Too often are managers surprised by project scope creep towards the end of the project. If you have 30 percent of the project deliverables left, but only 10 percent remaining of project budget and resources, then this “epiphany” moment should come well before it’s too late for any meaningful action. In enabling project visibility by tracking progress in real-time, your team can ensure that potential fires are addressed in real-time as well. You want to be able to make quick comparisons between actual data and estimates to know as soon possible when you stray from projected costs or timelines — and to do so you must aggregate both real-time and historical data (more on historical data later).
Fix 2: Granular visibility
Real-time visibility plays a critical role in keeping your team and your clients abreast of potential problems — but how thorough is the data you’re collating? If you can’t see the details behind how time was spent, then chances are the little real-time visibility you have won’t be that useful to you. A vague, catch-all description for how time is being spent (example: “planning”) isn’t good enough — you need a to be able to capture granular information that ties back to specific resources, tasks, activities, and costs for each. You want to be able to pick apart the data in a variety of different ways to capture the most relevant insights, and it’s difficult to do so without access to specific decisions made, resources implemented, and time spent every step of the way. This can make the difference between spotting actual patterns and trends in your business operations, or only spotting obvious outliers.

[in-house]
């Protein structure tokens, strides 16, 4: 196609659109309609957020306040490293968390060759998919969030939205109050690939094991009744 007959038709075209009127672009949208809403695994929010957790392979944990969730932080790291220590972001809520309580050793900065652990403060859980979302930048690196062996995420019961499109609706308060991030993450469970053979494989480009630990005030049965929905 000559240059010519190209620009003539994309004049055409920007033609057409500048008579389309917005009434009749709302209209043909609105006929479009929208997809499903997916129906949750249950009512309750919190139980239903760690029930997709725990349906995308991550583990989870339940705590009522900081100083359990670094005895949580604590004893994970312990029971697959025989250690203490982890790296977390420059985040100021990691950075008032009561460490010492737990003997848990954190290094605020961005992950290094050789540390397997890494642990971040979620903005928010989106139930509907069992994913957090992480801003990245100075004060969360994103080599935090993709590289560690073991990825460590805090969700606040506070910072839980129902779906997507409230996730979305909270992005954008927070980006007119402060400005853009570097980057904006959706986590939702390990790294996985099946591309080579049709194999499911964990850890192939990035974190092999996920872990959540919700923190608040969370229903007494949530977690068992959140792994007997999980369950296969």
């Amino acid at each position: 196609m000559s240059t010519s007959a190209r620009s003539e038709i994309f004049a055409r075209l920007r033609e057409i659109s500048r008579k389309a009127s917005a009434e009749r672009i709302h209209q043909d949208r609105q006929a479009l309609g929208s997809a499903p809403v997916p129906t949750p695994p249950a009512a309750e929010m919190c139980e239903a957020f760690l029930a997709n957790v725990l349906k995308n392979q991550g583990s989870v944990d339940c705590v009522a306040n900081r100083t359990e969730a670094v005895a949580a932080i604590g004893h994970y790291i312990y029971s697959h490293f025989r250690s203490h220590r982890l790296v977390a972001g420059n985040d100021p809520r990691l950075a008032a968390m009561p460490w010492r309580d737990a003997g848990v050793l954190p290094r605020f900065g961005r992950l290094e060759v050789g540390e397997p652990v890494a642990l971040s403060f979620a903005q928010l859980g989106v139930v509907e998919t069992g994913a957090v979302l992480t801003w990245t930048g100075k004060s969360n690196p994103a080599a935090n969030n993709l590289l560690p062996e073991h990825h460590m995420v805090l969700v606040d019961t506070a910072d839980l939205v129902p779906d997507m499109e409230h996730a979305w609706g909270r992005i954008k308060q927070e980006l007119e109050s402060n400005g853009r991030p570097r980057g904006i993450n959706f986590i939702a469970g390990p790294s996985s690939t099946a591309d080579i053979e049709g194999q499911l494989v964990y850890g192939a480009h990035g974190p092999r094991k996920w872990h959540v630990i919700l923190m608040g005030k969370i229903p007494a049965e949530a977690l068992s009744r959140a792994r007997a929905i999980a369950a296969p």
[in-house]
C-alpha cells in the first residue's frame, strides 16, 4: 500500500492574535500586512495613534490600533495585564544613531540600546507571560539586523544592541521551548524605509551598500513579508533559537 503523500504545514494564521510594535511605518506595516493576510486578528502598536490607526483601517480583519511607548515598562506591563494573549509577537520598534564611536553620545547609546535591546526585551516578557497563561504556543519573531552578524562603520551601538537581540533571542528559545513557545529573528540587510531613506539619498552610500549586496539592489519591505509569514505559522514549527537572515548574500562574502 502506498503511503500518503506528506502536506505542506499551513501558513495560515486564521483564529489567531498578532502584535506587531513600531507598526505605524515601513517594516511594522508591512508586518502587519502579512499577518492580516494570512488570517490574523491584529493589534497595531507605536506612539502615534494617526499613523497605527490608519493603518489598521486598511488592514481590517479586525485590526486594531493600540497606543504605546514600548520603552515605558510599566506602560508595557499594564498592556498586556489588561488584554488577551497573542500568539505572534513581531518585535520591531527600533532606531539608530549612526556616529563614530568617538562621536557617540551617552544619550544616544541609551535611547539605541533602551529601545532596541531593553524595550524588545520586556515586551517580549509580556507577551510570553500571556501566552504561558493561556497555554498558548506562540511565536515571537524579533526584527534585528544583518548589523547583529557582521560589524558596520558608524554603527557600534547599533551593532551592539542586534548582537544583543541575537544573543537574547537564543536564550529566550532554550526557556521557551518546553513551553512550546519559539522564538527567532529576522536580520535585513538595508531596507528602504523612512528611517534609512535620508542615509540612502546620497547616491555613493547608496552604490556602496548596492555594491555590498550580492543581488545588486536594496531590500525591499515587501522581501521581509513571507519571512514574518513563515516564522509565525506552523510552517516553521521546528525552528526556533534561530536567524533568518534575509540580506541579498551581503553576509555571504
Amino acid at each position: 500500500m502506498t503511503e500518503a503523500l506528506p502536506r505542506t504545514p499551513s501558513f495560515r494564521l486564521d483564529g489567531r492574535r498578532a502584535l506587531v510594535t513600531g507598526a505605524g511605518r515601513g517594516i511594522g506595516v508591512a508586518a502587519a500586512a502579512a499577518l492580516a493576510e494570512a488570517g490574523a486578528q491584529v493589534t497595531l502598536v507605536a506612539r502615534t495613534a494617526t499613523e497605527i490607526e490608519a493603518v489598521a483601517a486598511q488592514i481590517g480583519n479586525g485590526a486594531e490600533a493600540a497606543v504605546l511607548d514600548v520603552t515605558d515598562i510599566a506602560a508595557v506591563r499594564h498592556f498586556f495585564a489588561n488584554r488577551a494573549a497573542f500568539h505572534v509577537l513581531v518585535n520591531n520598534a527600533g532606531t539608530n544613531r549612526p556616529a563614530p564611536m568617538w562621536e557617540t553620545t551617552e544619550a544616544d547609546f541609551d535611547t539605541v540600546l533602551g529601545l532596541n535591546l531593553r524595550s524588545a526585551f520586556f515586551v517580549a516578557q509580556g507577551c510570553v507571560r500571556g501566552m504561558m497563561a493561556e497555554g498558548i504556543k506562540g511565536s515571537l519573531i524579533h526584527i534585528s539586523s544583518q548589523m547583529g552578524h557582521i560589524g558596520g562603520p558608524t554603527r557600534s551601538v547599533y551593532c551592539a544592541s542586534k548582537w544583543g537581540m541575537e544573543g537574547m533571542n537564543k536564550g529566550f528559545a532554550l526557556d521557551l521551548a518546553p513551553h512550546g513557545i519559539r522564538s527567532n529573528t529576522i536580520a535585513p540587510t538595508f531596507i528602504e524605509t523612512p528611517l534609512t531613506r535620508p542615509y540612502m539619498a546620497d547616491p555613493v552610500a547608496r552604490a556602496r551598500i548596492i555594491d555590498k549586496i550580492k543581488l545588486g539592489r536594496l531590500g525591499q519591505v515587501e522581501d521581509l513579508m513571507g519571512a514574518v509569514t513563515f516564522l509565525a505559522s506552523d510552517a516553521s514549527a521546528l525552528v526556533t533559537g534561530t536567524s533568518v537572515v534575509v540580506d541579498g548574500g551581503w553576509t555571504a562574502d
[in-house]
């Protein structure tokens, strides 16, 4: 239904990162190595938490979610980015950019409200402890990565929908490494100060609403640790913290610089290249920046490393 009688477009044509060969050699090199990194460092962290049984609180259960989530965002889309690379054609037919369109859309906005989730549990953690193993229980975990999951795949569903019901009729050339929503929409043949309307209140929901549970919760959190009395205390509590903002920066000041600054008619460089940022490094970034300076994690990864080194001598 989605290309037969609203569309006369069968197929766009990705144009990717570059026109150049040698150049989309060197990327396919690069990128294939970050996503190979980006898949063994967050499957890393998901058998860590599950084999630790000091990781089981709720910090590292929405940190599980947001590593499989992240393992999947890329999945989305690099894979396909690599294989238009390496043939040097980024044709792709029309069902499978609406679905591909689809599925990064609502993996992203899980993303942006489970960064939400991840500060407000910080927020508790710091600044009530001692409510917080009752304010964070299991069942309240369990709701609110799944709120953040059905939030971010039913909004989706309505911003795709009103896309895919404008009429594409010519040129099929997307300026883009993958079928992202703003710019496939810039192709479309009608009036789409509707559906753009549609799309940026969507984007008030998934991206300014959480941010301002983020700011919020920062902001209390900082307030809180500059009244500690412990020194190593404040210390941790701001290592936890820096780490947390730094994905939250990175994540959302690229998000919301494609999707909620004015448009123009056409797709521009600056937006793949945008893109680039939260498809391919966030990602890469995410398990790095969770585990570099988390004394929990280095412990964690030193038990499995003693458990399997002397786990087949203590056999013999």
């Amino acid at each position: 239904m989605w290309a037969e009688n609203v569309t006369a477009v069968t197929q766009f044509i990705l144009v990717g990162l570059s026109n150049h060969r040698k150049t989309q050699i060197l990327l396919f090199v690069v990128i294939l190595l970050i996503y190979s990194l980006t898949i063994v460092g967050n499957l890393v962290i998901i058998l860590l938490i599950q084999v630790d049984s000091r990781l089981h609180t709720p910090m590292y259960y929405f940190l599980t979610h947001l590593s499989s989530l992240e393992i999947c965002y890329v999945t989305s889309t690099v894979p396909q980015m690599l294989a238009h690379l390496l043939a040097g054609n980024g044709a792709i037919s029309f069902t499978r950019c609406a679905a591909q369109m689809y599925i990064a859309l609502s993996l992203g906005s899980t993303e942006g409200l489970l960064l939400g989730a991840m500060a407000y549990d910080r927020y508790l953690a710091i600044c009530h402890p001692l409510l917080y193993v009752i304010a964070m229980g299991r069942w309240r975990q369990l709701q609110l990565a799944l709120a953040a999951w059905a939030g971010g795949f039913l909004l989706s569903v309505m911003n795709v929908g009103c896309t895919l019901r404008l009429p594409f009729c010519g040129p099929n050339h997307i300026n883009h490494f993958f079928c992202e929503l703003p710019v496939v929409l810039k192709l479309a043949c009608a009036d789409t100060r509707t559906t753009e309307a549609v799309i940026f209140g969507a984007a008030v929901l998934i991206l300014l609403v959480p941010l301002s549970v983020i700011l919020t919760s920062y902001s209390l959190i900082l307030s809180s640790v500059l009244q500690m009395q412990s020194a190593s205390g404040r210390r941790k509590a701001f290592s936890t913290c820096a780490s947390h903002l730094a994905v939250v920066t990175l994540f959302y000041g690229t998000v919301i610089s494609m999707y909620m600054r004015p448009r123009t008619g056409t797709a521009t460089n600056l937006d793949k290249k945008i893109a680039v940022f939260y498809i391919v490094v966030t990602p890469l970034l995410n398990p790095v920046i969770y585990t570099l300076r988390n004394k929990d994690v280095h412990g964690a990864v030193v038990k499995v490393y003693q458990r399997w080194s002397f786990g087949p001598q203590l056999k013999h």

At the end of the day, you can’t just look at profitability at the consolidated level — you need to drill down to a resource, project, and practice level to find out where things went wrong in a specific project, and how to anticipate similar issues in the future.
Project estimate and forecasting inaccuracy
Project planning is a game of estimates — budgets, timelines, resource distribution, and more — and too often do project managers rely on guesswork instead of data to determine these figures. This problem is only exacerbated by the increasing popularity of fixed-bid projects, which, of course, allow much less room for error when it comes to project cost and timeline estimates.
Plus, the boom and bust cycles so typical of the professional services industry add an additional variable to project planning — a sudden influx of projects can stretch your resources thin, and potentially push back deadlines.
Fix 1: Historical visibility
A data-driven approach to project planning is unparalleled when it comes to managing projects, especially those of the fixed-rate variety. Are your project costs typically underestimated? Do you historically need more resources than initially anticipated for a particular client? This kind of consolidated information can enable your shift from responding to challenges and setbacks as they arise, to anticipating them before they occur. Having access to historical data allows you to understand how your firm and your employees truly function for specific projects, and make informed estimates based on this data.
Historical data can also help you anticipate boom and bust cycles. If your accounting firm typically finds itself stretched thin in the spring, then you can draw on this historical data and hire additional resources during your perceived boom period.